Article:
“It was historic then to see Spanish-speaking musicians in the telecast, performing on an American network [aired by CBS],” remembers Emilio Estefan, musician and producer who helped build the careers of Ricky Martin, Shakira, Carlos Vives, Gloria Estefan among many others towards crossover stardom.
“After the success with Ricky Martin, everybody opened their eyes and realized how important it was to bring diversity and the multi-ethnic elements that music represents.”
“The Recording Academy, who had been planning to start its Latin spin-off, couldn’t wait any longer. It was now or never,” Abaroa explains. Since 2003 when he was named president, Abaroa has guided both The Latin Recording Academy and Latin Grammys to financial stability and global grandeur. He was named CEO in 2010.
“I’ve closely seen the transparency of Gabriel’s leadership, and his clean and high values of handling business,” Erika Ender points out. The Panamanian singer-songwriter best known as co-author of the record-breaking smash hit “Despacito” has been close with the Latin Recording Academy since Abaroa Jr. became its leader. “He’s on top of everything and is always looking for excellence. But at the same time, he’s always looking for quality and does things with purpose, thus raising the bar at a global high,” she states.
The Latin Grammys – which airs music mostly in Spanish and Portuguese – was initially broadcasted by the English-language CBS. In 2005, however, the Latin Recording Academy made the move to partner with Univisión, the leading media company serving Hispanic America, a crucial transition spearheaded by Abaroa.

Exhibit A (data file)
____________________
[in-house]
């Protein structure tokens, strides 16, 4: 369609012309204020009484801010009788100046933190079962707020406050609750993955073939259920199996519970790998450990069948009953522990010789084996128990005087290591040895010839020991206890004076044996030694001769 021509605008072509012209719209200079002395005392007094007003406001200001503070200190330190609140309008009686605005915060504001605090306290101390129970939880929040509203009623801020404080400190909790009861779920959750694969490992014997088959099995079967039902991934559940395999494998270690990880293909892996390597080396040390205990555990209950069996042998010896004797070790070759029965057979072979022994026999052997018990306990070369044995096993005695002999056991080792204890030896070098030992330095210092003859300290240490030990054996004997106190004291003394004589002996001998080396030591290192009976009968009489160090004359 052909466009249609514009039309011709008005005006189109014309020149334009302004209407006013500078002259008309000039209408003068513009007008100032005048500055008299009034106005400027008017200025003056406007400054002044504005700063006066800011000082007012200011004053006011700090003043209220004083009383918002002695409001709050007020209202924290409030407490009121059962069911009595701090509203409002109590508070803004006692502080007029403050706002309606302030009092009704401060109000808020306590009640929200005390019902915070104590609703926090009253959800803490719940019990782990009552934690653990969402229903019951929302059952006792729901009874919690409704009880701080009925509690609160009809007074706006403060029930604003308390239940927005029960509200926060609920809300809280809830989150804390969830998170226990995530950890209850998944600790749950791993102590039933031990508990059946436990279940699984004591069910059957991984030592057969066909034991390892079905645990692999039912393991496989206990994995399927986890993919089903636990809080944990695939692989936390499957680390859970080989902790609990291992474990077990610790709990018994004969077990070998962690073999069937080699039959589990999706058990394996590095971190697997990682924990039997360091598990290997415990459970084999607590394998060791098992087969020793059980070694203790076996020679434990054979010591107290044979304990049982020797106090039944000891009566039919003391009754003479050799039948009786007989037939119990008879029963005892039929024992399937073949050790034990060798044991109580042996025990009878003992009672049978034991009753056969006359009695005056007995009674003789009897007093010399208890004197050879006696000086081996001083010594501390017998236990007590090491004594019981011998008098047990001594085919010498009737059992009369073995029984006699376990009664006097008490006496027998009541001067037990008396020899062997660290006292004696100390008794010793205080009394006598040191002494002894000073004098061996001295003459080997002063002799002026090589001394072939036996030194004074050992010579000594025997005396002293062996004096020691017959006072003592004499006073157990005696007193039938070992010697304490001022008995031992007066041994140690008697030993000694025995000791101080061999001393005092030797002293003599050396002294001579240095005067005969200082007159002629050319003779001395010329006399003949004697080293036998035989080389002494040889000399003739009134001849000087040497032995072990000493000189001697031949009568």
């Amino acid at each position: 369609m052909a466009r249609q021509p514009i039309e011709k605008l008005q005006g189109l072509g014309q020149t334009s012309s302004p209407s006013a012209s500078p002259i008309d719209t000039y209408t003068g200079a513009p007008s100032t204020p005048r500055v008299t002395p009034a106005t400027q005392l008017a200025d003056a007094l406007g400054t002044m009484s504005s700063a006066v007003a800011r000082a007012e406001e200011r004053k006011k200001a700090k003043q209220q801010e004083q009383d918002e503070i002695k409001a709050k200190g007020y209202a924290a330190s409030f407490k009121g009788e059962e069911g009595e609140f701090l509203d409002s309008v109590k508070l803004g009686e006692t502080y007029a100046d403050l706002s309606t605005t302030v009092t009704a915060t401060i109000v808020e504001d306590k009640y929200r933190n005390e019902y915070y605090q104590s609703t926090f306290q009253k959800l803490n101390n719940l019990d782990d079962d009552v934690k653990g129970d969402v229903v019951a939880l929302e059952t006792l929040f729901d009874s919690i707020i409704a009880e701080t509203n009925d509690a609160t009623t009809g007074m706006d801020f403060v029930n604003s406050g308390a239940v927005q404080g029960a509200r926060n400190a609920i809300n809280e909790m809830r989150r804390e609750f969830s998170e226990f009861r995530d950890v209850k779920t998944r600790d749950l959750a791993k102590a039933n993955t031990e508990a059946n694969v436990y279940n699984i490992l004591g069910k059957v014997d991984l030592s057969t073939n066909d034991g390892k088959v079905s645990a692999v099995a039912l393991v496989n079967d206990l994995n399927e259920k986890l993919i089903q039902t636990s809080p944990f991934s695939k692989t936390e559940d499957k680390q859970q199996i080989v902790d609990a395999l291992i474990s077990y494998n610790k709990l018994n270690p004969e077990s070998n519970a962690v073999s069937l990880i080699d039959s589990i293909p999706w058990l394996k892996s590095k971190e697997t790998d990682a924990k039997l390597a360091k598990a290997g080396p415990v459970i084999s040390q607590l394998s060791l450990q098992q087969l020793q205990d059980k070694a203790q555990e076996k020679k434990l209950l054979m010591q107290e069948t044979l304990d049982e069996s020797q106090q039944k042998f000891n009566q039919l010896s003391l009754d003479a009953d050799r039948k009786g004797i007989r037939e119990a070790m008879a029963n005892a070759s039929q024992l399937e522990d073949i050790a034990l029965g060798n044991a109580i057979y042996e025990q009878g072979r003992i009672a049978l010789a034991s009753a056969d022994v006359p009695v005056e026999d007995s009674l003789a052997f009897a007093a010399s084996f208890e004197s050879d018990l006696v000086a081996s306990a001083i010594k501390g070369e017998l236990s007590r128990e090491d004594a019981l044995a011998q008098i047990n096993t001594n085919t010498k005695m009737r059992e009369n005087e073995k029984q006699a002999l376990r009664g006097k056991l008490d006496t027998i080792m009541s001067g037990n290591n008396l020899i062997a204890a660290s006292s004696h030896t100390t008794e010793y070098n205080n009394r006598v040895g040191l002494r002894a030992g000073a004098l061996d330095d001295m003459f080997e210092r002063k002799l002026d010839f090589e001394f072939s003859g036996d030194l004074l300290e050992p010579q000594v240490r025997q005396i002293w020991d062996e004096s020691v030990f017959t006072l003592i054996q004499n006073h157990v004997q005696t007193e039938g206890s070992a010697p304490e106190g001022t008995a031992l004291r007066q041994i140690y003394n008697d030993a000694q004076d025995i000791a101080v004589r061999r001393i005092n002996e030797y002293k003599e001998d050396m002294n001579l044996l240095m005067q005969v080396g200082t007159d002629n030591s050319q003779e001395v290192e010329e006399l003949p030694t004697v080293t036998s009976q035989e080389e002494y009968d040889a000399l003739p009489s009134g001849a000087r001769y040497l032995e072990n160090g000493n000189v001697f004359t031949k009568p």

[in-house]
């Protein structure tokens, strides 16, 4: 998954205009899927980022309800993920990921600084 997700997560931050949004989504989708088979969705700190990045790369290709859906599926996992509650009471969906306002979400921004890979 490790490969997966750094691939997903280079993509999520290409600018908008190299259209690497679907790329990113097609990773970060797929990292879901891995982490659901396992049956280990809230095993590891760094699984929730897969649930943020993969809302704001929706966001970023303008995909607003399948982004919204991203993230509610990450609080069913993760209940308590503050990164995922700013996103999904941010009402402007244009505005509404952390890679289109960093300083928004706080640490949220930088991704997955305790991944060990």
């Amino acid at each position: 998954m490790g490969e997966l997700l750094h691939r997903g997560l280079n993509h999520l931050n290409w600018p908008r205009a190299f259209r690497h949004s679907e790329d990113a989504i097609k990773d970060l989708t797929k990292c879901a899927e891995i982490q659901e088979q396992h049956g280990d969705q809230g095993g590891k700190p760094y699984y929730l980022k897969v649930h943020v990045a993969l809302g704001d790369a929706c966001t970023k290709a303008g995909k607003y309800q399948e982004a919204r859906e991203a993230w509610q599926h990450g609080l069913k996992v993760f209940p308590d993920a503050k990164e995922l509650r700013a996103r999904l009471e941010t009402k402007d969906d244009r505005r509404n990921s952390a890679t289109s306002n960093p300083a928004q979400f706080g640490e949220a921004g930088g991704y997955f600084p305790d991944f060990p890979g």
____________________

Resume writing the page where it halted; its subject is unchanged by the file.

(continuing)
“[That move] was a key and pivotal moment in [the Latin Grammys’] popularity and its growth, because it embraced the Latin flavor,” says Ignacio Meyers, SVP of Univisión’s Entertainment and Music division. “We’ve been fortunate enough here at Univisión to see it through and see it grow since 2005.” Besides overseeing Latin Grammys’ creative development for TV, Meyers also leads the strategy of unscripted programming for Premio Lo Nuestro and Premios Juventud. He was also the Latin Recording Academy’s Director of Business Development in its early stages from 2002 to 2006.
“For a TV network to be able to amplify a membership-based organization is a big deal,” Meyers explains. “It’s good for the arts, and it’s good for music. It promotes and preserves Latin music in Spanish and Portuguese. It’s creators recognizing creators; it’s not about popularity. It’s about the active membership. The telecast is broadcasted in over 80 countries, and that doesn’t happen with a lot of shows that we broadcast in the United States for the U.S. Hispanic audience.”
“We’ve [introduced] a lot of breakout stars, like Ricky Martin and Juanes coming onto the scene,” he continues. “And we have also shown a lot of unique moments in Latin music performances. Just last year, I thought that Maná’s Person of the Year performance was amazing.”
R. Diamond / WireImage – Boom Boom Pow
Juanes with the Black Eyed Peas at the 4th Annual Latin Grammys Awards in 2003 where their breakthrough performance of “La Paga” and “Latin Girls” helped establish his career in the U.S. and far beyond.
“It is amazing to think that 20 years have gone by since my first Grammy experience,” Ricky Martin told Pollstar. “In 1999 Latin music took over the world. It’s been a whirlwind of emotions ever since, but it’s been beautiful. Here we are again watching as history repeats itself, and I couldn’t be more excited and proud of a new generation that is coming full force musically and lyrically, ready to spread a powerful message, one that needs to be heard.